With the passing if our first weekend in Korea, we have also enjoyed going out to a few of the local bars and restaurants. A few of us went out on Friday night looking for a place to eat. We settled on a small place serving Korean BBQ (where you cook the meat yourself on the table grill). While I have had Korean BBQ a few times in NYC in K-town, I can proudly say this is my first authentic Korean BBQ and it was delicious. (Of course, I think anything that isn’t cafeteria food is made by God Himself). View full post »
괴산) is home to a small town within walking distance with a number of shops, markets, bars and restaurants and other stores. Since we have arrived, we have done a lot of exploring of the area. We explored on market on the second day and have walked into town a number of times to buy food (since the cafeteria food has become so repetitive) and other small gifts.
In my one of previous posts, I wrote a small intro on Jungwon University (중원대학교). However, I finally had the time to do more exploring!
Jungwon University is set in the idyllic lush rural countryside of Korea and for six weeks is the home of the Fulbright Orientation. Situated in Goesan, it is about two hours south of Seoul. The view from my 10th floor window of the valley and surrounding mountains is very beautiful through all the range of weather that we have seen. In the morning the fog is heavy and the scene is very peaceful with the rising mist and green mountains in the background.
The other day we all spit up into groups and visited schools (elementary, middle, and high) of former ETAs and had the opportunity to see them teaching in action. Everyone had already been split into whether or not they wish to teach in an elementary school or secondary school. Apparently, I had selected secondary school as my preference on my application, although I forgot. It doesn’t mean that we will definitely get that level school, but it is more likely. It just depends on what the needs of the Board of Education are. Since I showed my preference for secondary, I was apart of the group that visited the secondary schools and saw a high school.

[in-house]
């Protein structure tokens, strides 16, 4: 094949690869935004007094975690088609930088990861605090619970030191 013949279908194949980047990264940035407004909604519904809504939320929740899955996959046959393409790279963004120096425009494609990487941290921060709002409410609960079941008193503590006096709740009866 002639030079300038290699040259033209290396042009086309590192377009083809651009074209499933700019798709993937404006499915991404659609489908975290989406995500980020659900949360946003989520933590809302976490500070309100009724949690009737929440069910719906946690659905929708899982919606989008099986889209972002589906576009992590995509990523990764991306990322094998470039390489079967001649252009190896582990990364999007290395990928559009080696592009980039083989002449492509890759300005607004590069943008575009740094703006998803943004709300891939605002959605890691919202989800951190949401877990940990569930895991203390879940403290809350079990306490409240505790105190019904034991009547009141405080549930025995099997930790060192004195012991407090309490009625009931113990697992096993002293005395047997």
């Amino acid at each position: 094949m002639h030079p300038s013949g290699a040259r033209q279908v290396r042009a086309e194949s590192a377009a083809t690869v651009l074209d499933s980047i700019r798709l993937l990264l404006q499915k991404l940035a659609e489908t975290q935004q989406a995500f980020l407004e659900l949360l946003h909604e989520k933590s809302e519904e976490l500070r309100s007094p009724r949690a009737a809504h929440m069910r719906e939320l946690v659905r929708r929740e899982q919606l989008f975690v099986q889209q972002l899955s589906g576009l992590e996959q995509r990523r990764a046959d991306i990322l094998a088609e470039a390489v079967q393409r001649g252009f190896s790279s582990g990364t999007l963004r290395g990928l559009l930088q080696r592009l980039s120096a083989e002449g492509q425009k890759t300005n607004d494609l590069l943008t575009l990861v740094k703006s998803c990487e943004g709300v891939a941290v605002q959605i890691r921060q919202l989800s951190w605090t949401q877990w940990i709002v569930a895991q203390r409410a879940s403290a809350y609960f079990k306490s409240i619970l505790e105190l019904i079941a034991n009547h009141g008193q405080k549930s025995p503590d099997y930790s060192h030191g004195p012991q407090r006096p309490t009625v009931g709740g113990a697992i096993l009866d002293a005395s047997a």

We spent the day at a Korean high school that is also attached to the middle school. The high school is a boarding school, which suited the students’ rigorous study environment (Note: Korea is a very high pressure academic environment and in high school the main focus of students is to study for their national college entrance exam). Although it is a co-ed school, the classrooms are segregated into girls and boys. We spent the day observing two girls classes (one sophomore class and one junior class). View full post »
Opening Korean Language Ceremony
당신은 한국어를 알고 계십니까?? Do you know Korean? One of my reasons for coming to Korea was to learn the language. It is one of my goals to be conversational by the time my year is up with Fulbright. I am starting from zero knowledge of Korean, so lets see how far I get! The photo above is of myself (can you find me?) and all the other Korea Fulbright ETAs of which there are 70 of us! In the front row are our language teachers from Korea University who are teaching us for the next four weeks.
My Story on 인사 (Insa)
This means “greeting” in Korean. It encompasses the bowing and verbal greetings (as usually this is done at the same time). The bows ranges from the friendly head nod to the deep 90° bow which is used to show the utmost respect and is very formal. Bowing has become an integral part of my day and I think I have gotten better at how to bow and when to bow and the various verbal greetings and levels of formality that go along with it all, but it’s still early….